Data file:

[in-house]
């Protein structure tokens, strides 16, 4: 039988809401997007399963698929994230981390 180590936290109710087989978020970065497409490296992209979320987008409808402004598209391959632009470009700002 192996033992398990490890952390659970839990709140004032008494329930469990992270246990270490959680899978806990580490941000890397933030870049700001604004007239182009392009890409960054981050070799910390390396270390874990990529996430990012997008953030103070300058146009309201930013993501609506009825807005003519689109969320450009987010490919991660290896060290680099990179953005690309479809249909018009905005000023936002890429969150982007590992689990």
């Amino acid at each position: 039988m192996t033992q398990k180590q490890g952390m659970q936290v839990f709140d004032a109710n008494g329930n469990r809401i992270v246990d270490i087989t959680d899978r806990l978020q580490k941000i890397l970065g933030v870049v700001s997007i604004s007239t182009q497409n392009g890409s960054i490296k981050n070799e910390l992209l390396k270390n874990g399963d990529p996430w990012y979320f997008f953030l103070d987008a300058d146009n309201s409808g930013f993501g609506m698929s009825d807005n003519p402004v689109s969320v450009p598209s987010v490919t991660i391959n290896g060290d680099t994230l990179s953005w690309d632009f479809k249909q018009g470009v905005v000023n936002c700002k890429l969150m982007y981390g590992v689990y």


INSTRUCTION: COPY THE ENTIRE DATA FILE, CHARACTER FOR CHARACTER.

[in-house]
């Protein structure tokens, strides 16, 4: 039988809401997007399963698929994230981390 180590936290109710087989978020970065497409490296992209979320987008409808402004598209391959632009470009700002 192996033992398990490890952390659970839990709140004032008494329930469990992270246990270490959680899978806990580490941000890397933030870049700001604004007239182009392009890409960054981050070799910390390396270390874990990529996430990012997008953030103070300058146009309201930013993501609506009825807005003519689109969320450009987010490919991660290896060290680099990179953005690309479809249909018009905005000023936002890429969150982007590992689990």
């Amino acid at each position: 039988m192996t033992q398990k180590q490890g952390m659970q936290v839990f709140d004032a109710n008494g329930n469990r809401i992270v246990d270490i087989t959680d899978r806990l978020q580490k941000i890397l970065g933030v870049v700001s997007i604004s007239t182009q497409n392009g890409s960054i490296k981050n070799e910390l992209l390396k270390n874990g399963d990529p996430w990012y979320f997008f953030l103070d987008a300058d146009n309201s409808g930013f993501g609506m698929s009825d807005n003519p402004v689109s969320v450009p598209s987010v490919t991660i391959n290896g060290d680099t994230l990179s953005w690309d632009f479809k249909q018009g470009v905005v000023n936002c700002k890429l969150m982007y981390g590992v689990y």